Feb. 6 (UPI) -- In a lengthy speech at the White House Thursday before a crowd of Republican supporters, President Donald Trump celebrated his acquittal in the Senate after congressional Democrats attempted to have him removed from office -- calling the months-long effort "vicious" and "mean."
Speaking at the East Room of the White House for more than an hour, Trump said the House impeachment in December was part of a larger process to nullify his election -- an effort he says also included the Justice Department's extensive Russia investigation by former special counsel Robert Mueller.
The "witch hunt" began, he said, "the day we came down the elevator" -- a reference to his entering the race in June 2015 -- "and it never really stopped."
"We've been going through this now for over three years. It was evil, it was corrupt, it was dirty cops, it was leakers and liars and this should never ever happen to another president," he said.
The Senate voted to acquit Trump on both impeachment charges -- 52-48 on the abuse of power article and 53-47 on accusations he obstructed Congress.
The president criticized political opponents like Democratic Rep. Adam Schiff, who served as lead House manager at the trial, and former FBI Director James Comey -- key figures in the saga he classified as "vicious" and "mean." He added that all the investigations he has faced since taking office over three years ago were all "bull [expletive]."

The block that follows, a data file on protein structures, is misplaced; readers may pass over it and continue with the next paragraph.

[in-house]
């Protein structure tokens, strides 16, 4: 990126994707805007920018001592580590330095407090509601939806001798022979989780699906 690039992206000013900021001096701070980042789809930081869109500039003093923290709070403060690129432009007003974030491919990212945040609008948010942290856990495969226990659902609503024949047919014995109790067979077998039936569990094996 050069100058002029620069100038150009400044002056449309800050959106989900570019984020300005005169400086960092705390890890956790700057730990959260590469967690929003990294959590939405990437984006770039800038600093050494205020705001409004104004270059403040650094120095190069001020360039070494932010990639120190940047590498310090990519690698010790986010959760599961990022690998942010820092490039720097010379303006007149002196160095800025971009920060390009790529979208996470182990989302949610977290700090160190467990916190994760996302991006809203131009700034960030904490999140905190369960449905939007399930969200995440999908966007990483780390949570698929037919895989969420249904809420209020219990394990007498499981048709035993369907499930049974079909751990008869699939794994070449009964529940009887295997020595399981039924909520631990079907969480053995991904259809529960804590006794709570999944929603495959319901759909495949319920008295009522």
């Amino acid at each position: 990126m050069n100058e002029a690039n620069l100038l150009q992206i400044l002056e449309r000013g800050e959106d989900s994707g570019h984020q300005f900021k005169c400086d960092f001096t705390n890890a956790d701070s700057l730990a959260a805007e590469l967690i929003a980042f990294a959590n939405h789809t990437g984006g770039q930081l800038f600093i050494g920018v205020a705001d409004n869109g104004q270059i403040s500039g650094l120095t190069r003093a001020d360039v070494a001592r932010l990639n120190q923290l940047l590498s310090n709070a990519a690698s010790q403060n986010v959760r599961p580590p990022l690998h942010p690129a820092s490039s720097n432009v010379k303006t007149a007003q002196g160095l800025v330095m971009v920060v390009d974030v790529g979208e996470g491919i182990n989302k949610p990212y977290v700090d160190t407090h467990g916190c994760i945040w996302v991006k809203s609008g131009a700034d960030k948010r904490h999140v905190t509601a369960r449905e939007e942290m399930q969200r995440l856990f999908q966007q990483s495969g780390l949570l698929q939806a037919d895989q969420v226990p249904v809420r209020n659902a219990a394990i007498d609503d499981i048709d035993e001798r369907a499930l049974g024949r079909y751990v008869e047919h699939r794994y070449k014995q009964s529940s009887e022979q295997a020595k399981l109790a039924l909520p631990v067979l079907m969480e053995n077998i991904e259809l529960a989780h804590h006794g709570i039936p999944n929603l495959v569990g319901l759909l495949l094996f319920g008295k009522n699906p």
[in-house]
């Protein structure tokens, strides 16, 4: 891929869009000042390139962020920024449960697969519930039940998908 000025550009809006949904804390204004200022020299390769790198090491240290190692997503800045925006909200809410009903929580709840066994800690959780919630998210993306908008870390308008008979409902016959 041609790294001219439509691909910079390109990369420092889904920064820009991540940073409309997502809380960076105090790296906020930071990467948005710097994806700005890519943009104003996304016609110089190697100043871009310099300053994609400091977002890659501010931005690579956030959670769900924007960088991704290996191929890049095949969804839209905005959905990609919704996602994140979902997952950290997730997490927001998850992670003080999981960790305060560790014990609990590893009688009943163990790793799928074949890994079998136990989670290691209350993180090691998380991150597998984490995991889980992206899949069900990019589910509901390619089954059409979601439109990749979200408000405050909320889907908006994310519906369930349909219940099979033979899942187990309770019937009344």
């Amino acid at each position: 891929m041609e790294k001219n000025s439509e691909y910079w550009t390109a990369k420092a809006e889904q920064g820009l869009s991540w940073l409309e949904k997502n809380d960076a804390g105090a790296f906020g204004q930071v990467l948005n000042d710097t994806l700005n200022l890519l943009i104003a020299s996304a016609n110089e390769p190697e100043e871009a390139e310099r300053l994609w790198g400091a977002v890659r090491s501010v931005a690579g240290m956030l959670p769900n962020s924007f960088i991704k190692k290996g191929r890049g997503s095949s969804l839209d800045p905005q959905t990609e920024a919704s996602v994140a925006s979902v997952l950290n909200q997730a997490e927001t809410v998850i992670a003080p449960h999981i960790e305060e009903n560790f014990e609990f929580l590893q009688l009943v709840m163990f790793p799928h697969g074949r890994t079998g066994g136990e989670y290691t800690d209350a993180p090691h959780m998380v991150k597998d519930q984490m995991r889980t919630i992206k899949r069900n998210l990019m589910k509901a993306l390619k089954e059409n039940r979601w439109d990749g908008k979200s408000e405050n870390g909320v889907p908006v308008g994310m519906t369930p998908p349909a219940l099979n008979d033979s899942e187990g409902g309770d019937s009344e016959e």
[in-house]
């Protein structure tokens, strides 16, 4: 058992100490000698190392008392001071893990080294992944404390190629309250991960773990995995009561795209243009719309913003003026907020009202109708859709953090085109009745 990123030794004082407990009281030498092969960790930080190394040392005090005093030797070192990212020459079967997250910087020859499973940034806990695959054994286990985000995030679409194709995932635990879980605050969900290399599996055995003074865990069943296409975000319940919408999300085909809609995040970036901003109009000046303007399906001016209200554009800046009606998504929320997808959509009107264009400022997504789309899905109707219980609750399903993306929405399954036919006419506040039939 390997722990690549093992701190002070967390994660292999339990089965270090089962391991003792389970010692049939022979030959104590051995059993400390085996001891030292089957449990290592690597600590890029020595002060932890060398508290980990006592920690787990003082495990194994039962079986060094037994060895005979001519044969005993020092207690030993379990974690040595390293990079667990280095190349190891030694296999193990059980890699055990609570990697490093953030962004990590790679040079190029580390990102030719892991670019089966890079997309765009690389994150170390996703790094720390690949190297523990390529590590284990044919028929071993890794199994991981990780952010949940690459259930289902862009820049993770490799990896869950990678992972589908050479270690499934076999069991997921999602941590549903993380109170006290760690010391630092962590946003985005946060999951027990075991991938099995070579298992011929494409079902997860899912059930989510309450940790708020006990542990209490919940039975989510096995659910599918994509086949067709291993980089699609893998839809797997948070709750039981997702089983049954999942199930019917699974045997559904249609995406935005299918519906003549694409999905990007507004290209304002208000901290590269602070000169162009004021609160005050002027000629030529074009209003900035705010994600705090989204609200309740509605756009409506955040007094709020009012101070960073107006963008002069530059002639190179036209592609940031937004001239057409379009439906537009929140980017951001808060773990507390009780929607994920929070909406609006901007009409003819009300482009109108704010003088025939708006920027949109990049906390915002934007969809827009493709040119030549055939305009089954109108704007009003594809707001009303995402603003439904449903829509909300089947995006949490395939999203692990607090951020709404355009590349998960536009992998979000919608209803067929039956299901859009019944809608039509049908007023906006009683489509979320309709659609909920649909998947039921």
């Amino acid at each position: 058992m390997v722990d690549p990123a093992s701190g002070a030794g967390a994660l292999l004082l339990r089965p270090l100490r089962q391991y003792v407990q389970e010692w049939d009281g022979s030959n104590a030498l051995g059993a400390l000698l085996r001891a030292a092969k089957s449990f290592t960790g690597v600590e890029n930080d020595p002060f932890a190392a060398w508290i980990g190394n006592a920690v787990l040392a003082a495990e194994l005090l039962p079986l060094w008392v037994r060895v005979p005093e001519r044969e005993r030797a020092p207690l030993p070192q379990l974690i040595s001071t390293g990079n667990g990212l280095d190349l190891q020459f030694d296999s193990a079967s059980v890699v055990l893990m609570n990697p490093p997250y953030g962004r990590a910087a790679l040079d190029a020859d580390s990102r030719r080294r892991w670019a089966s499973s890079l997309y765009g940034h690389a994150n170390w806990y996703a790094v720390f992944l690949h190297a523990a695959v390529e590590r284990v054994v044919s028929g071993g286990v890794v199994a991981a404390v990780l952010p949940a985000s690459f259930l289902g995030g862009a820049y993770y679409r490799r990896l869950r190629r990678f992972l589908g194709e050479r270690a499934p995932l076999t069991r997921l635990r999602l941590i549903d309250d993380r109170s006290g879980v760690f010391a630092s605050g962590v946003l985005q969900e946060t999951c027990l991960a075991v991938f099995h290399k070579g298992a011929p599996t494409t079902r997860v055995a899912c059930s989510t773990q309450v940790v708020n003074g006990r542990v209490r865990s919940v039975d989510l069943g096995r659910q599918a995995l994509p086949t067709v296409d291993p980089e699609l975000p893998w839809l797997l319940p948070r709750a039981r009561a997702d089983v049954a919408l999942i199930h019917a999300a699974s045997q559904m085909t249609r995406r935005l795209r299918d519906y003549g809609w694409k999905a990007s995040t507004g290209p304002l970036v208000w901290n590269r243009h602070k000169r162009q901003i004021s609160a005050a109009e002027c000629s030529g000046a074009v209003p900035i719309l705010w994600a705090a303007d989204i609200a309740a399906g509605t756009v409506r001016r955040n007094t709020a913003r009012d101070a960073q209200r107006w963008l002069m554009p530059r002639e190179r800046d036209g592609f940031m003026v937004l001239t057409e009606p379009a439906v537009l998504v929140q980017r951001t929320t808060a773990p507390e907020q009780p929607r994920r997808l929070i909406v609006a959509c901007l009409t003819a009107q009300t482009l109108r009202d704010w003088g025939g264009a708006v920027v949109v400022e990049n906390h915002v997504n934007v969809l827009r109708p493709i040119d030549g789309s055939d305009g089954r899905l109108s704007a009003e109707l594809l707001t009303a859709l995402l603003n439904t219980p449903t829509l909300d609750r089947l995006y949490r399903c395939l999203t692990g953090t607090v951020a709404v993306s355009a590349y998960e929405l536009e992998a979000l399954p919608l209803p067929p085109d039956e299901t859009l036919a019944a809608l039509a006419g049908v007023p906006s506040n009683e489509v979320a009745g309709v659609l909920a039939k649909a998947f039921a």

"We went through hell, unfairly, [we] did nothing wrong," he said. "I've done things wrong in my life, I will admit. Not purposely, but I've done things wrong."
He then raised a newspaper headline declaring his acquittal and added, "But this is what the end result is."
Trump's remarks were a continuation of criticism he started earlier Thursday at the 68th National Prayer Breakfast. On Twitter, he slammed Republican Utah Sen. Mitt Romney for voting to convict on the abuse of power charge. Romney was the only Republican to join the Democrats in Wednesday's vote -- and the first senator in history to vote to remove a president of his own political party.
"Had failed presidential candidate Mitt Romney devoted the same energy and anger to defeating a faltering Barack Obama as he sanctimoniously does to me, he could have won the election," Trump tweeted.
"The president did in fact pressure a foreign government to corrupt our election process," Romney told The Atlantic. "And really, corrupting an election process in a democratic republic is about as abusive and egregious an act against the Constitution -- and one's oath -- that I can imagine. It's what autocrats do."
Democratic House Speaker Nancy Pelosi, who famously tore up a copy of Trump's State of the Union address Tuesday night, said she did so because it was a "manifesto of mistruths" and chastised Trump for "using the Congress of the United States as a backdrop for a reality show."